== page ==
Those in the social media space know that a frequently agreed upon rule is to not proclaim yourself as a social media expert/guru/ninja, or anything else along those lines. Even some of the people who I think could totally get away with calling themselves social media experts don’t do it! So when I read the cover letter of someone with less experience than me telling me that he/she is a social media expert, I immediately think that person is not a right fit.
Going back to the first mistake, have a few people read your cover letter to make sure you aren’t giving off a boastful vibe.
5. Not tailoring your resume to the job description. People from various backgrounds and with varying levels of skills have applied for my team’s open position. That’s great, but what’s not good is when people don’t show on their resume how their experience directly relates to the position. Even if your experience doesn’t exactly match what the job description is asking for, find ways to call out how what you’ve done in the past directly relates to the job qualifications. Don’t make a prospective employer have to Google stalk you in order to find out more about your experience. That should be clear as day on your resume. I had to do this for one applicant, and luckily I did because I found exactly what I was looking for online that should have been highlighted in the resume. Some employers won’t take that extra step, so don’t leave any opportunities for the employer to question your experience.
6. Including irrelevant information. Please don’t put your high school involvement on your resume. The only time I can see this being relevant is if you did something amazing in high school that is very directly tied to the job description. Otherwise, leave it off.
The latest trend I’m seeing on resumes is adding Klout scores. The Klout team has made several adjustments lately to make its scoring model more accurate and transparent, but that doesn’t mean it’s the Holy Grail of influence. It’s one factor out of several. And I don’t think it belongs on a resume – even for social media related positions. Your Klout score doesn’t tell me squat about your experience of using social media for business and marketing purposes. Klout is a highly debated topic, but my suggestion is to leave it off your resume and to find more substantial ways to highlight your influence through your work experience.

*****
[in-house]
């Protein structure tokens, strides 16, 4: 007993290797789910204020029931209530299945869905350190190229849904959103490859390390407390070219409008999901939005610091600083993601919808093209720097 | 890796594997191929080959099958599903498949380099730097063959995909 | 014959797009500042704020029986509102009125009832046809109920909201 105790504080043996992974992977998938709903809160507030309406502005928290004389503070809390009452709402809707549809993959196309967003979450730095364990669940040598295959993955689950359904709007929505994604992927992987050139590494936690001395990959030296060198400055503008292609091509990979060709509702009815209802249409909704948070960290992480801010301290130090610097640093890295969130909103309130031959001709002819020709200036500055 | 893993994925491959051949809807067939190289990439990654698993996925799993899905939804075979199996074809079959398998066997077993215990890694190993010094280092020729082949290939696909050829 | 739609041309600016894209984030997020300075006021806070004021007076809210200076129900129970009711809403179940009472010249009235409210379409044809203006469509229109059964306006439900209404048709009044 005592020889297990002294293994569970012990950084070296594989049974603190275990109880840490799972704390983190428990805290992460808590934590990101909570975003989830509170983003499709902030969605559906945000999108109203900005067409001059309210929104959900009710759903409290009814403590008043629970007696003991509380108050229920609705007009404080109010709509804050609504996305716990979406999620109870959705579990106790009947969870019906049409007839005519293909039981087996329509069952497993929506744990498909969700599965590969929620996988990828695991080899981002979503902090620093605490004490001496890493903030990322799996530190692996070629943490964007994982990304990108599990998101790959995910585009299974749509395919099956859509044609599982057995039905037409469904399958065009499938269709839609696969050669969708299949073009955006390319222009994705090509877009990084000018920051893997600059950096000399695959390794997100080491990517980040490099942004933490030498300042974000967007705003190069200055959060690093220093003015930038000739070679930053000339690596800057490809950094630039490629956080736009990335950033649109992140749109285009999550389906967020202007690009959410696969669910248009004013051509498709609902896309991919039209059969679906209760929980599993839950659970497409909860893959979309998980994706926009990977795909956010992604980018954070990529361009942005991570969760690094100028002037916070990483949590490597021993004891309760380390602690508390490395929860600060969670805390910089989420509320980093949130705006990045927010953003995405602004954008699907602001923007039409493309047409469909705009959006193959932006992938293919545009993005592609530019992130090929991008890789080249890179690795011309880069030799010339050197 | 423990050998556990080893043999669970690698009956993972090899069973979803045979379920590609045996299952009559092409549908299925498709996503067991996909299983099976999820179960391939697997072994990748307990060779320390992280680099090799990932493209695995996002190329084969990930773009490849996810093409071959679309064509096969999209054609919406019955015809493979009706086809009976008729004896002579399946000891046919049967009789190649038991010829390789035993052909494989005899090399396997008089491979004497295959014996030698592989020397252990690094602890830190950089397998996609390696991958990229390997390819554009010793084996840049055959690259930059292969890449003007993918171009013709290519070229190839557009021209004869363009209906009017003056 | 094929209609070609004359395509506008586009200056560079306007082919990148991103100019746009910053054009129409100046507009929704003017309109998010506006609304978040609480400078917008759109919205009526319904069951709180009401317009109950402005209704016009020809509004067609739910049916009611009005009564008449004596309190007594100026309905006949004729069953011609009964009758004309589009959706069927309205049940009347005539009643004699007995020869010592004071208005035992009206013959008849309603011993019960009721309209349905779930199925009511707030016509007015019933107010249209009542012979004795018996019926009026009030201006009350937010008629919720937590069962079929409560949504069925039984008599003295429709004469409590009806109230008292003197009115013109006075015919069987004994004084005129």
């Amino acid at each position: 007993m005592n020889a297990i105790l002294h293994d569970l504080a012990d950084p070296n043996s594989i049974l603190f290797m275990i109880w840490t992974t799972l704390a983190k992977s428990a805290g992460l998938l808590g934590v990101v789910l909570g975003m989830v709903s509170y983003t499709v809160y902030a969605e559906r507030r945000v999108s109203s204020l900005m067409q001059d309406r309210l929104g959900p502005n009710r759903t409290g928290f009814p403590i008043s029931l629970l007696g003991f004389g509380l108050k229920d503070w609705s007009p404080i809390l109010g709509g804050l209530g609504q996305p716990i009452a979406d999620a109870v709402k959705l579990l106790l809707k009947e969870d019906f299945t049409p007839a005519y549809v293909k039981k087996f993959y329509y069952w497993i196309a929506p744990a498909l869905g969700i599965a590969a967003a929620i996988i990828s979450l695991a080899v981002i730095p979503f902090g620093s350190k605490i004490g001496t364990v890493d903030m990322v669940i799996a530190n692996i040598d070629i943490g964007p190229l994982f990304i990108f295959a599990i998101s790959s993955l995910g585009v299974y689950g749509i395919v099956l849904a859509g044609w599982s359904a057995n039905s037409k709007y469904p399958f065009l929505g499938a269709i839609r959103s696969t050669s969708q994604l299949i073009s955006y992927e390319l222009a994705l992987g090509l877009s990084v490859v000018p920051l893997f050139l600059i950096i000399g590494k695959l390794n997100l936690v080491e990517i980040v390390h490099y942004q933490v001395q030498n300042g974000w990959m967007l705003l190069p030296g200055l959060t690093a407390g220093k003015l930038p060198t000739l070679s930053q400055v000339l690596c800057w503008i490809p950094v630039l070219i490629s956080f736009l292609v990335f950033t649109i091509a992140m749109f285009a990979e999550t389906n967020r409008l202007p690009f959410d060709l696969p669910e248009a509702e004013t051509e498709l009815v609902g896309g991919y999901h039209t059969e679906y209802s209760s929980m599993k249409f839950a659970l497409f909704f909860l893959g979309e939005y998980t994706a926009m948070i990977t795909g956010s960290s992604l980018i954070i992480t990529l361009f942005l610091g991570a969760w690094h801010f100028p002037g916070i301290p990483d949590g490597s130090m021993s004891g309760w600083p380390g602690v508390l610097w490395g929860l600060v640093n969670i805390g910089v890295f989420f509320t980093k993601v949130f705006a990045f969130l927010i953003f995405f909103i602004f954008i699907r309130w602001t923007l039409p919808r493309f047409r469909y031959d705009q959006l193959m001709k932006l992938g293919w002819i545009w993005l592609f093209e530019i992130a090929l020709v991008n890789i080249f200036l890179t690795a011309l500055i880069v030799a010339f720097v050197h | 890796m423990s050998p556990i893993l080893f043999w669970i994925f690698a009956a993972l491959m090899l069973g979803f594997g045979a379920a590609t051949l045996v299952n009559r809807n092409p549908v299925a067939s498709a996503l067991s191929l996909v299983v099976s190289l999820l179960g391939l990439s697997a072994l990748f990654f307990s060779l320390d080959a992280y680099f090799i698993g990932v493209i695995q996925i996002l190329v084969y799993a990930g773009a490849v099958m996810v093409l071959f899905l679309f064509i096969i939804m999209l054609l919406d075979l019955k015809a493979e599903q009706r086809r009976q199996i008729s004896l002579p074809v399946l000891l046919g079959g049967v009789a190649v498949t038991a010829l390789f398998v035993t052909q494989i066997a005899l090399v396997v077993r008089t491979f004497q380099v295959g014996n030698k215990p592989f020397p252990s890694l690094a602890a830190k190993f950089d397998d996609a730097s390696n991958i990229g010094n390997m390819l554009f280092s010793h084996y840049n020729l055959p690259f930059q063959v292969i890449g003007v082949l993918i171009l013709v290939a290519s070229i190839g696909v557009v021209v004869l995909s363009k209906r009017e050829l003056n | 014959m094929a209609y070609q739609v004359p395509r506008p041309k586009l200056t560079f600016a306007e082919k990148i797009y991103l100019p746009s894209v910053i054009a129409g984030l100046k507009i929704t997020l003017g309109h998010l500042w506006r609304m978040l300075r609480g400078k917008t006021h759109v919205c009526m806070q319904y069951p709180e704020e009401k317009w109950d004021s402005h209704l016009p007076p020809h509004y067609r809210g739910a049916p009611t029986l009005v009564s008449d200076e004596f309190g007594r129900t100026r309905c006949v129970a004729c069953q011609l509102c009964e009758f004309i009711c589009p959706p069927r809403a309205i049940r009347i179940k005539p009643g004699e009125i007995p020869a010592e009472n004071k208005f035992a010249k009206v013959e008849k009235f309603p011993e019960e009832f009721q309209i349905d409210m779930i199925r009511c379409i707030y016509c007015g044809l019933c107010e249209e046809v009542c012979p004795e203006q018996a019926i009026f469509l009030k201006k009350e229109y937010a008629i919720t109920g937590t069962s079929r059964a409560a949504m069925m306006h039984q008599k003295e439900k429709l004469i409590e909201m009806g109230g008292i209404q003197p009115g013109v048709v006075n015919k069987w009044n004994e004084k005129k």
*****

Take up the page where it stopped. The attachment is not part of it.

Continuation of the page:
7. Having no relevant experience. I know, this seems like a given. Don’t apply for a job if you don’t have any related experience, right? Well, people aren’t getting this message. I received a handful of resumes from people who had absolutely no related experience. Our job description clearly spells out the type of experience we’re looking for, and we state that we need someone with at least one-to-two years of experience. So if you’re looking to break into the social media marketing field, you’re going to have to find an internship or a very entry level position.
I started on a discussion on Google+ about how people with not the right experience have applied for this position, and I received some valid points back about why people may think they are qualified enough to apply. However, zero experience is not an exception.
I truly care about helping PR/social media job seekers find great jobs, which is why I joined the Help a PR Pro Out (HAPPO) movement and am now the Michigan champ. I am not a jerk who wants to call people out for doing it wrong. I am simply trying to educate through experience so more job seekers stop making the same mistakes over and over again on cover letters and resumes. If you know of someone who could use this advice, please consider passing this post along to him/her.
What do you think? Am I being too harsh, or do you agree? Do you have additional advice for job seekers that I didn’t mention?